TJ Jarrett | Ever tried. Ever failed. No matter.

The Next Big Thing Interview Series

Southern Festival of Books 2012

Southern Festival of Books 2012

Mary Biddinger, author of Prairie Fever, St. Monica, and O Holy Insurgency, has started a self-interview series called The Next Big Thing. I’ve been tagged by Gary MacDowell (a splendid poet) to participate. Here’s my response based on my first collection of poems, Ain’t No Grave which will be published by New Issues Press in fall 2013.

What is the working title of the book?

Ain’t No Grave

Where did the idea come from for the book?

I have a habit of reading old newspapers and ran across this lede back in 2005 or 2006: “Negroes Lie on Top of Weakening Levee and Save Day near Greenville, Miss.” from the New York Times April 11, 1912. It took me almost two or three years later to write something that approximates the humbling shock I felt reading it the first time.  Once I got that poem framed, I read further and wrote another and another. I would say that I didn’t wake up and decide to write a book on lynching and the nadir of race relations in the early 20th century, but I’m finding that I don’t consciously drive my process. In fact, I tend to do my best work when I let my obsessions drive me.

What genre does your book fall under?


What actors would you choose to play the part of your characters in a movie rendition?

The work is filled with characters both historical and familial. I suppose if I were to pick someone to play the part of my brother I’d pick Chiwetel Ejiofor (He’s just happy to hear that I didn’t choose Don Cheadle.) Or the She of the creation series could be Thandie Newton . I’ve always thought my cousins Willie Mae and Tiajuana reminded me of Alfre Woodard and Cicely Tyson.  And the more I see of her, Viola Davis reminds me of my mother when she was young—something about her ferocity and grace, I suppose.

What is the one sentence synopsis of your book?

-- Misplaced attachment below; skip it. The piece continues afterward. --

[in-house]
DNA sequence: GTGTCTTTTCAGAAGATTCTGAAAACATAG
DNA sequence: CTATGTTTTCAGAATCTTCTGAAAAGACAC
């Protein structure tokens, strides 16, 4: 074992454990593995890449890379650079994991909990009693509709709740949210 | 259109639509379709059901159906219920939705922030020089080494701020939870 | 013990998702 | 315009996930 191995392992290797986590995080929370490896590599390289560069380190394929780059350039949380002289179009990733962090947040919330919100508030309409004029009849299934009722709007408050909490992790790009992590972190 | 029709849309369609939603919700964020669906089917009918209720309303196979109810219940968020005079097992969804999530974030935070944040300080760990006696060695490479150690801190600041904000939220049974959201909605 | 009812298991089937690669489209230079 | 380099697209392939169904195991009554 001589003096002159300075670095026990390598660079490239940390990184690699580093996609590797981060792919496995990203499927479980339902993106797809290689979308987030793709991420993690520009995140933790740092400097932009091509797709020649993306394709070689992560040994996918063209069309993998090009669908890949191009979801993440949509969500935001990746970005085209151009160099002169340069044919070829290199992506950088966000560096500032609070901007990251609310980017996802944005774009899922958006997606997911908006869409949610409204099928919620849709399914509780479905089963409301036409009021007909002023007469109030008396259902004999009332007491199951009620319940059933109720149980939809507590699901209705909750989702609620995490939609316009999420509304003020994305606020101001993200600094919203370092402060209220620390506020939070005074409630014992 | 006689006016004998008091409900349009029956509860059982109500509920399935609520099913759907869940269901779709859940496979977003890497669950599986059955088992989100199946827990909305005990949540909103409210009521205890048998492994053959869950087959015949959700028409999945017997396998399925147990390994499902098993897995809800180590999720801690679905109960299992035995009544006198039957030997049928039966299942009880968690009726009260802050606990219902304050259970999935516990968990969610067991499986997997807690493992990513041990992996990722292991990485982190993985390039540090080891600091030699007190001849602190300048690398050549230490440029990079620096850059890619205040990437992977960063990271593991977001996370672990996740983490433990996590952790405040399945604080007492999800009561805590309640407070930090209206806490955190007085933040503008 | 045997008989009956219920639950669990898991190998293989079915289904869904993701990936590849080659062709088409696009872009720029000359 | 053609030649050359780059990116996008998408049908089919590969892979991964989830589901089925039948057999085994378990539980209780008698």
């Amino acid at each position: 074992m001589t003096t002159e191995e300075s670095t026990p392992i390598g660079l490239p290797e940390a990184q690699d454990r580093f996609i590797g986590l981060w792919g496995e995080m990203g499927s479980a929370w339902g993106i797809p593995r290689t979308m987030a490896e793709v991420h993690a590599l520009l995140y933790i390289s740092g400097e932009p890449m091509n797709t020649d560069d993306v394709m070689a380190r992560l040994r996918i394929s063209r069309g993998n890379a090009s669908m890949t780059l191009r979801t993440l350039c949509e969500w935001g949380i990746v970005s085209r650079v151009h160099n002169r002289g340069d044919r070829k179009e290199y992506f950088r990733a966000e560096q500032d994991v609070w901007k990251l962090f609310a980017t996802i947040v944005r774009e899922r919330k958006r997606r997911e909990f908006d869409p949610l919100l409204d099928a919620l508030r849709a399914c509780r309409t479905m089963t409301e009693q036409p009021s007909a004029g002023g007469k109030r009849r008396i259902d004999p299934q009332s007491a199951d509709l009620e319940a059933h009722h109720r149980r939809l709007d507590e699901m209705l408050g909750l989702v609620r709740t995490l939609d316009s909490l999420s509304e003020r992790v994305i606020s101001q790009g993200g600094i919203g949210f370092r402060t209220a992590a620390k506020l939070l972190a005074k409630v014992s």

Ain’t No Grave explores race relations in America of the early 20th century from within that moment as well as the broad sweep of that history and its aftereffects.

How long did it take you to write the first draft of the manuscript?

The first draft became a ‘draft’ all in a month long rush in the fall of 2009.  I wrote a poem and then another one and another one while I was supposed to be doing a lot of other things. Like non-fiction work, and coding work.  And relationship work.

Who or what inspired you to write this book?

I’ve not written enough books to work out the question of why this book as much as why any book. My mother’s officemate was Paula Rankin who found me writing poems at age 12 .  She flipped through them and said: No, no… this will not do. Every week or so, she’d read them and slowly teach me items of craft. Sometimes she’d give me an assignment of dealing with line or the order of narrative and sometimes she’d just tell me to write as many as I could by the next week. It wasn’t until my mid-thirties that I returned to poems and then all these historical things fell out of my head.

What else about your book might pique the reader’s interest?

From a technical standpoint, part of my obsession with these poems is their movement within time and perspective. I liked moving between the eyes of one character to another and running into the limitations of viewpoint, and the opening and closing of the aperture of each frame of reference.

Will your book be self-published or represented by an agency?

Ain’t No Grave will be published with New Issues Press associated with Western Michigan University in the fall of 2013.


My tagged writers for next Wednesday are:

Curiously, I met all three of these women at Breadloaf.

Katie Peterson – (

Amanda Autcher – ( )

Maria Nazos – (



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